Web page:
Assylum_Painting_2.jpg

Memory won't fade

I press the green button, and the heavy metal gate opens in front of me. 

Outside, I find a few doctors and nurses waiting for me, with smiles on their faces. One of the doctors in the middle says:"Congratulations, Val. I can announce that you are now able to leave the asylum and try and live a normal life. I understand that you always feel that you have failed as a soldier, and because of that your friends and family died in the war. We have tried many different ways to help you, but we have to admit they are terrible ways to treat patients. I am glad that this set-up experience has helped you to re-discover yourself." He sighs deeply, and continues: "It is time to release them from your mental prison, and mostly importantly, release yourself from self-punishment."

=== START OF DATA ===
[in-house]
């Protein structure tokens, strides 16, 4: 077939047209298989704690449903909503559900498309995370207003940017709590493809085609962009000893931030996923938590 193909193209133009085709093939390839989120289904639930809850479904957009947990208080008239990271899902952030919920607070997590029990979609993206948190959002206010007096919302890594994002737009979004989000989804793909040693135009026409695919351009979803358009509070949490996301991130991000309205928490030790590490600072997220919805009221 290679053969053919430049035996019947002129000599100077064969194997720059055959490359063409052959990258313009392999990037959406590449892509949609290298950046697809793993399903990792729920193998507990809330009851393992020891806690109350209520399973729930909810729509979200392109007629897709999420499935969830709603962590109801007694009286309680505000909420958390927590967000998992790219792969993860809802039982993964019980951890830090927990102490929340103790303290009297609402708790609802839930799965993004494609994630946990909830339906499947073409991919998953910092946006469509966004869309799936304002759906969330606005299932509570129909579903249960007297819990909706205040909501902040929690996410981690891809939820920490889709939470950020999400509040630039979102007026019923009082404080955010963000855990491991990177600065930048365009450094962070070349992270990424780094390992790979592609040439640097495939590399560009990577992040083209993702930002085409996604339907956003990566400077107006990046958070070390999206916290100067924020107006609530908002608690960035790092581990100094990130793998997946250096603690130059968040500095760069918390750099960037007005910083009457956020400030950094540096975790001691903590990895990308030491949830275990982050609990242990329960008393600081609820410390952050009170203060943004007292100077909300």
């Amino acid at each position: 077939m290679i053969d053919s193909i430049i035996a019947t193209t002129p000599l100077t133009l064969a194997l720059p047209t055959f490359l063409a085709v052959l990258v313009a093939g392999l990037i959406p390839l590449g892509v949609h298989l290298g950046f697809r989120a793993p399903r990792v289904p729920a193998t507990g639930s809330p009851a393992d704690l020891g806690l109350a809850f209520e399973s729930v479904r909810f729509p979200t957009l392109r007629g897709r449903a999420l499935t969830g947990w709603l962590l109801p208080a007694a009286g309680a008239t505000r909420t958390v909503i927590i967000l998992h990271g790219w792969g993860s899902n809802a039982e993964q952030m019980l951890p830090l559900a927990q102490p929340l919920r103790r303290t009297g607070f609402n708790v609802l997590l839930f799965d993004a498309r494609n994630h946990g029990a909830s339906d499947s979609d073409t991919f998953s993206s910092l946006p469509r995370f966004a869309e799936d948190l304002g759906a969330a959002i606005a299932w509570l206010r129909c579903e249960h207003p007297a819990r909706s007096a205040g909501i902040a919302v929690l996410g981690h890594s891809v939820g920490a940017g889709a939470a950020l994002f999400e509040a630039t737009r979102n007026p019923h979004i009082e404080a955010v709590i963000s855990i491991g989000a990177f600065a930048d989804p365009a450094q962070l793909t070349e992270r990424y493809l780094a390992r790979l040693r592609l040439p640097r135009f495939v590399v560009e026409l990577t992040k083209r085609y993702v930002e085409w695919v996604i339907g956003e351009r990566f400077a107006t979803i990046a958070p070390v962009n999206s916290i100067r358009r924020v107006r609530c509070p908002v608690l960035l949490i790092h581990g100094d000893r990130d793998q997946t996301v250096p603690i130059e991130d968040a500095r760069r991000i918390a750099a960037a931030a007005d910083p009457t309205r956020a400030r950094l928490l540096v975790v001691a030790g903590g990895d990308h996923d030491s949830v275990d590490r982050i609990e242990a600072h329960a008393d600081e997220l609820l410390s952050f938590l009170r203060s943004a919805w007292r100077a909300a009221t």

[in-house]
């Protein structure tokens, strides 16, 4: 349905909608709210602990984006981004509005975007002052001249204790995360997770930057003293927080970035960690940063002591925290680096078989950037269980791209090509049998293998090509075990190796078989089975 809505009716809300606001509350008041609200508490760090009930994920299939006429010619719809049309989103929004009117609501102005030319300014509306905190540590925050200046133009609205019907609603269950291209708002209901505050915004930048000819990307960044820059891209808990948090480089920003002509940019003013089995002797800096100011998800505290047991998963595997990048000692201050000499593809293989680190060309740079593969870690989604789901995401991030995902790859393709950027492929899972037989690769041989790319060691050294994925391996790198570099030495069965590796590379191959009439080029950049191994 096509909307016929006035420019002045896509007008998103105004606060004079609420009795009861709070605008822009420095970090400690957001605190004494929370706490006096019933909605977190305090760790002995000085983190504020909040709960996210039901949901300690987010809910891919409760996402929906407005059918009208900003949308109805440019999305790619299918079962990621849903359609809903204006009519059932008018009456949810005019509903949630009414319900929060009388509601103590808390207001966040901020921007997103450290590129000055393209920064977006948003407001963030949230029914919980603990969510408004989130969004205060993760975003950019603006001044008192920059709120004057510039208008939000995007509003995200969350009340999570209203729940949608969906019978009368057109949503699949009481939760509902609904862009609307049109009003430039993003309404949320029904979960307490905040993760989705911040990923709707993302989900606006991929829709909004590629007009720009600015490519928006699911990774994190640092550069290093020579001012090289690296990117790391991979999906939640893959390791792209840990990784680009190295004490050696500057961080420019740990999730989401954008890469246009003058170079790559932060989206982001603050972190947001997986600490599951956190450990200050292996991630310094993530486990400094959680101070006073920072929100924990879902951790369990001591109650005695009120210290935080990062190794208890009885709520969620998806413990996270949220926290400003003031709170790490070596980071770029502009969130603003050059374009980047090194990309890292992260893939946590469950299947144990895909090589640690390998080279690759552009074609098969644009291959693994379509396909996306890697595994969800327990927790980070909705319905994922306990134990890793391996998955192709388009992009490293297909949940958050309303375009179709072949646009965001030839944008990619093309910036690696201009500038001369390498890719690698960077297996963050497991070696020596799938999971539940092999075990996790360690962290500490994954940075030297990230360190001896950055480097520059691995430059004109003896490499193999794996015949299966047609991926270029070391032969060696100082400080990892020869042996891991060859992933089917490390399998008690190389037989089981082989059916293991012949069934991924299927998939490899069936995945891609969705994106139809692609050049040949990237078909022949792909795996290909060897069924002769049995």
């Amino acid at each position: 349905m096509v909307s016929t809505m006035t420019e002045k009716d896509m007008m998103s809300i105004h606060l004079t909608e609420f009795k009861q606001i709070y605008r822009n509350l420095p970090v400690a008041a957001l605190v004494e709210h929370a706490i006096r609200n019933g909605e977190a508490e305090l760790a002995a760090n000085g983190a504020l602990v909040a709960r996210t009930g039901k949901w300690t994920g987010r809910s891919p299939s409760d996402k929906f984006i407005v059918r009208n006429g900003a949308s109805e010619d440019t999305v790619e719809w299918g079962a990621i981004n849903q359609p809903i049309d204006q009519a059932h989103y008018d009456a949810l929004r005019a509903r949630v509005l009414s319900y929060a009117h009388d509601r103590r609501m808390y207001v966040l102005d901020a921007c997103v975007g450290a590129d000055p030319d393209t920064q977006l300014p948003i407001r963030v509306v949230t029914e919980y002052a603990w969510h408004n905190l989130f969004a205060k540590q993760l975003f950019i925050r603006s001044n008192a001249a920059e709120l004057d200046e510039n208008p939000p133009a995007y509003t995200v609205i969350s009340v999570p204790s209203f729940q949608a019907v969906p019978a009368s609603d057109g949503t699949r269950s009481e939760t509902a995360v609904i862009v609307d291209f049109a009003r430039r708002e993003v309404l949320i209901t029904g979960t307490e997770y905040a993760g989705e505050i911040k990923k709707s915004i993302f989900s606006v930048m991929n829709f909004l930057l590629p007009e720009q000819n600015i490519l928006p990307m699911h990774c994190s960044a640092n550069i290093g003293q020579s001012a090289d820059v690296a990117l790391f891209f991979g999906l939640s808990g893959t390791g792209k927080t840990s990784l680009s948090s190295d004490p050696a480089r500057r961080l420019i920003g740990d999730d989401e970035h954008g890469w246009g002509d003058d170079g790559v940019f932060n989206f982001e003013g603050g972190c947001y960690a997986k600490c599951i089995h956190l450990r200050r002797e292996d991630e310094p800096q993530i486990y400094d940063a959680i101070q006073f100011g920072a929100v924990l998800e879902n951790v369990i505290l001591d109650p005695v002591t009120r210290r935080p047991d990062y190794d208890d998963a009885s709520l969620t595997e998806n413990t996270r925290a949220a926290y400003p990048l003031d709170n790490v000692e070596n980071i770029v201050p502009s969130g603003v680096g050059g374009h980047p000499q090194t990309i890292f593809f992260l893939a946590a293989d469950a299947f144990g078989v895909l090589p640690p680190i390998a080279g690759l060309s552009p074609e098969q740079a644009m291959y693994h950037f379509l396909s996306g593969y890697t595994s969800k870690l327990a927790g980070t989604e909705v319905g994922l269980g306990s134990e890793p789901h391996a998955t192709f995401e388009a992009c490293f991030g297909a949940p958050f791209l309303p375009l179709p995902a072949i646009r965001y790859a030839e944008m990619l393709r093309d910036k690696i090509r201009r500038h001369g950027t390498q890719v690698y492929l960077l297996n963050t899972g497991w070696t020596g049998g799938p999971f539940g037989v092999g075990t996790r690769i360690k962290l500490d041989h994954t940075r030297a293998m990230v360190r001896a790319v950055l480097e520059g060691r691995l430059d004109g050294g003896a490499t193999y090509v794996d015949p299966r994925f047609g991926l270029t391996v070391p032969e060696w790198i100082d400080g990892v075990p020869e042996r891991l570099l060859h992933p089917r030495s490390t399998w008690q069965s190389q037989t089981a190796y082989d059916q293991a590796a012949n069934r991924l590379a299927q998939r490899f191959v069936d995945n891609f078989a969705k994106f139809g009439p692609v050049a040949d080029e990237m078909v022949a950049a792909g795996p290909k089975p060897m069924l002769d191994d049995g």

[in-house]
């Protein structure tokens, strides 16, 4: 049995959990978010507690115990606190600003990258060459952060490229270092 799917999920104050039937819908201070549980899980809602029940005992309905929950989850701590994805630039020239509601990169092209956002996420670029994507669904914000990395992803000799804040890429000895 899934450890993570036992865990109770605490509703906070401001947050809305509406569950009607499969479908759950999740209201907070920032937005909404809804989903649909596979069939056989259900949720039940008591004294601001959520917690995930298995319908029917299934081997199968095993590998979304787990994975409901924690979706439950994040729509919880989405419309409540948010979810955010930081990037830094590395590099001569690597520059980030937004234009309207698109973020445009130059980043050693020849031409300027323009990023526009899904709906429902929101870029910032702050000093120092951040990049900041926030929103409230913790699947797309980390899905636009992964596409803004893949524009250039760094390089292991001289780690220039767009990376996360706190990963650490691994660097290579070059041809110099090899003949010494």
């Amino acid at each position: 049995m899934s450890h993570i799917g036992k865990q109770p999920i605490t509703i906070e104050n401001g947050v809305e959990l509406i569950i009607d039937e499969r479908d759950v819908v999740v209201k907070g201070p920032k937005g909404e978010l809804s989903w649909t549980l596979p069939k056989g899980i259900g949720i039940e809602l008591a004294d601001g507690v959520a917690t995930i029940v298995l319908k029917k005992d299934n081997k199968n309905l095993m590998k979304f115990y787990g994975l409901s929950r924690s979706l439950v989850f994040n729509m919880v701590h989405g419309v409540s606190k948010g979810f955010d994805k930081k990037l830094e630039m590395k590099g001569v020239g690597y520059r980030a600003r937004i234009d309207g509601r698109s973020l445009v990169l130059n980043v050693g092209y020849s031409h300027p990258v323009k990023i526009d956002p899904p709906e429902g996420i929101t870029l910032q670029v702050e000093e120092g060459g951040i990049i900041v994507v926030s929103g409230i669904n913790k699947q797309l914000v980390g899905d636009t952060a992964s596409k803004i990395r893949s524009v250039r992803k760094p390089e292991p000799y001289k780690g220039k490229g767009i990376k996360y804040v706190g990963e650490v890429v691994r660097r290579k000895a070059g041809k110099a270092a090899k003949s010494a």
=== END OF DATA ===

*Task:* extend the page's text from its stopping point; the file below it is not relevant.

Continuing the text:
I think he's right, but this is going to be difficult. Having my friends and family live inside me was the best I could do to feel that I had a normal life and they had never left.

But I guess now I should let them go and free my soul.

I walk forward towards the beautiful sunset - the last time I saw one was on the last day of war. Next to me now, I see people, that are as traumatised as me by the war, trying to stay strong and support each other with the recovery of this little town. I should probably do the same.

Just outside the asylum building, I see dozens of gravestones. The largest one is engraved with "Abaddon Cemetery 8, remembering the loved ones and the nameless". I pick up some wild flowers by the road, and put them carefully in front of a few gravestones:

To Virginia, my beloved wife.

To Earl, the sweetest son.

To Abbott, who's always been a supportive sister.

To Rosie, the most loyal family friend and an inspiration.

I can now finally move on.

Well done! You have been discharged!